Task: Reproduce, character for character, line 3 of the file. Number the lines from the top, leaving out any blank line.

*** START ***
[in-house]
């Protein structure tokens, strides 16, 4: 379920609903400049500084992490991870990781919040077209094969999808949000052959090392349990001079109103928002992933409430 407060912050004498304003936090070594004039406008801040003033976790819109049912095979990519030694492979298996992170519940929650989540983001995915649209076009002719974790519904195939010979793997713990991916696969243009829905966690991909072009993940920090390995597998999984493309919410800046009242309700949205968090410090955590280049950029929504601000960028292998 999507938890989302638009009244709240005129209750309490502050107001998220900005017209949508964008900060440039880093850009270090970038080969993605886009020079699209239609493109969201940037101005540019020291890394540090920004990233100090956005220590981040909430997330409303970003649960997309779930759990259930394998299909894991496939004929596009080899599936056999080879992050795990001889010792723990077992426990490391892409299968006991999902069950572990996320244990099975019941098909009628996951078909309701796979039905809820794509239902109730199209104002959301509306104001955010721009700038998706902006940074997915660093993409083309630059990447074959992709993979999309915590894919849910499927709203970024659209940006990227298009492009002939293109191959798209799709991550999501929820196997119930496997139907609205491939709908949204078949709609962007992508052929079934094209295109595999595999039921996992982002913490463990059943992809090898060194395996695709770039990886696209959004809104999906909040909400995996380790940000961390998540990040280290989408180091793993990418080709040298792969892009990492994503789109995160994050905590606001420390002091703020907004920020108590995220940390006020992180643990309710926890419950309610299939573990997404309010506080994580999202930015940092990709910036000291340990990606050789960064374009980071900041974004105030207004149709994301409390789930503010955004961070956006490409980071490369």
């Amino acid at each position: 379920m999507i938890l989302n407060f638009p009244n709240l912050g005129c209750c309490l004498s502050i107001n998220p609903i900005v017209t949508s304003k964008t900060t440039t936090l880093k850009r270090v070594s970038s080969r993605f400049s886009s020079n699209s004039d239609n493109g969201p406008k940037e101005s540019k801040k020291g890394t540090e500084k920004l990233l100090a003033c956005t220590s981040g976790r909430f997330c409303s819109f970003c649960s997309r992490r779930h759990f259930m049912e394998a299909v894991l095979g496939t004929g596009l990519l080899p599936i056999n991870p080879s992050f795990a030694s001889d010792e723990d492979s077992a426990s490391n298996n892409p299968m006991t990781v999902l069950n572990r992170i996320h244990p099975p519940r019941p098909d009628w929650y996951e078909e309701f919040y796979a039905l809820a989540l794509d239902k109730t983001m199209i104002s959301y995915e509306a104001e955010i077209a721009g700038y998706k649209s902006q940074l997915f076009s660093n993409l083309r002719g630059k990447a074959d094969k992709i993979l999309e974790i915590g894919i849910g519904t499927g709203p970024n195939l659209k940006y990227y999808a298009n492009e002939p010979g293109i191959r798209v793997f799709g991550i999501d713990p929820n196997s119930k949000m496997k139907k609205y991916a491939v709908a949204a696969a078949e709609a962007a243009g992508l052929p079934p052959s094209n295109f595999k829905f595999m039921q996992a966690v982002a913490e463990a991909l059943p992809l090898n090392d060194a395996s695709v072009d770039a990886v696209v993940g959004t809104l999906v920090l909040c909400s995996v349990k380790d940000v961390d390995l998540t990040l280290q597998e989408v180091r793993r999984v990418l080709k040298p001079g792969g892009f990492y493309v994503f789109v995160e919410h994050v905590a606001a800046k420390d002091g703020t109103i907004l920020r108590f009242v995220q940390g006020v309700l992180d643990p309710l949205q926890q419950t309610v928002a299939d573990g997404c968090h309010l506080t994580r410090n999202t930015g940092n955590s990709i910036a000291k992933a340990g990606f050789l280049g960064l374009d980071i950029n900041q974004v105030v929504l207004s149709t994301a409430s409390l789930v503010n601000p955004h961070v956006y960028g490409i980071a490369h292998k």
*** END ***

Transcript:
């Amino acid at each position: 379920m999507i938890l989302n407060f638009p009244n709240l912050g005129c209750c309490l004498s502050i107001n998220p609903i900005v017209t949508s304003k964008t900060t440039t936090l880093k850009r270090v070594s970038s080969r993605f400049s886009s020079n699209s004039d239609n493109g969201p406008k940037e101005s540019k801040k020291g890394t540090e500084k920004l990233l100090a003033c956005t220590s981040g976790r909430f997330c409303s819109f970003c649960s997309r992490r779930h759990f259930m049912e394998a299909v894991l095979g496939t004929g596009l990519l080899p599936i056999n991870p080879s992050f795990a030694s001889d010792e723990d492979s077992a426990s490391n298996n892409p299968m006991t990781v999902l069950n572990r992170i996320h244990p099975p519940r019941p098909d009628w929650y996951e078909e309701f919040y796979a039905l809820a989540l794509d239902k109730t983001m199209i104002s959301y995915e509306a104001e955010i077209a721009g700038y998706k649209s902006q940074l997915f076009s660093n993409l083309r002719g630059k990447a074959d094969k992709i993979l999309e974790i915590g894919i849910g519904t499927g709203p970024n195939l659209k940006y990227y999808a298009n492009e002939p010979g293109i191959r798209v793997f799709g991550i999501d713990p929820n196997s119930k949000m496997k139907k609205y991916a491939v709908a949204a696969a078949e709609a962007a243009g992508l052929p079934p052959s094209n295109f595999k829905f595999m039921q996992a966690v982002a913490e463990a991909l059943p992809l090898n090392d060194a395996s695709v072009d770039a990886v696209v993940g959004t809104l999906v920090l909040c909400s995996v349990k380790d940000v961390d390995l998540t990040l280290q597998e989408v180091r793993r999984v990418l080709k040298p001079g792969g892009f990492y493309v994503f789109v995160e919410h994050v905590a606001a800046k420390d002091g703020t109103i907004l920020r108590f009242v995220q940390g006020v309700l992180d643990p309710l949205q926890q419950t309610v928002a299939d573990g997404c968090h309010l506080t994580r410090n999202t930015g940092n955590s990709i910036a000291k992933a340990g990606f050789l280049g960064l374009d980071i950029n900041q974004v105030v929504l207004s149709t994301a409430s409390l789930v503010n601000p955004h961070v956006y960028g490409i980071a490369h292998k």